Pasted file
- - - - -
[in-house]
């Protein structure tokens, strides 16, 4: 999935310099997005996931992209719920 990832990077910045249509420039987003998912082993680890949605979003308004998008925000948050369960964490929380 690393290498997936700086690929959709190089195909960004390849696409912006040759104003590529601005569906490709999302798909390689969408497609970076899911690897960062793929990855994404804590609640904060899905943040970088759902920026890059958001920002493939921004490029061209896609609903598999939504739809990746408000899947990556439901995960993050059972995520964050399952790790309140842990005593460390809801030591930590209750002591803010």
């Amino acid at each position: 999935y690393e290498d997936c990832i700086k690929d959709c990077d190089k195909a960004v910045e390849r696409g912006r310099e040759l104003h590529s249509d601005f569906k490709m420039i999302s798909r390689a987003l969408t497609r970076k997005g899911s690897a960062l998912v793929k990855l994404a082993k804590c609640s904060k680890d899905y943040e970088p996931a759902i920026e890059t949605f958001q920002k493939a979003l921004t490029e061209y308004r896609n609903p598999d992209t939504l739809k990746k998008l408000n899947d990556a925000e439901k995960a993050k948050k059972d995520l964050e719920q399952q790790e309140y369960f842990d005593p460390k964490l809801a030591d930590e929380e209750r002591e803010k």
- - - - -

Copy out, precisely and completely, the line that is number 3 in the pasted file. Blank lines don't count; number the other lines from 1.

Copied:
């Amino acid at each position: 999935y690393e290498d997936c990832i700086k690929d959709c990077d190089k195909a960004v910045e390849r696409g912006r310099e040759l104003h590529s249509d601005f569906k490709m420039i999302s798909r390689a987003l969408t497609r970076k997005g899911s690897a960062l998912v793929k990855l994404a082993k804590c609640s904060k680890d899905y943040e970088p996931a759902i920026e890059t949605f958001q920002k493939a979003l921004t490029e061209y308004r896609n609903p598999d992209t939504l739809k990746k998008l408000n899947d990556a925000e439901k995960a993050k948050k059972d995520l964050e719920q399952q790790e309140y369960f842990d005593p460390k964490l809801a030591d930590e929380e209750r002591e803010k």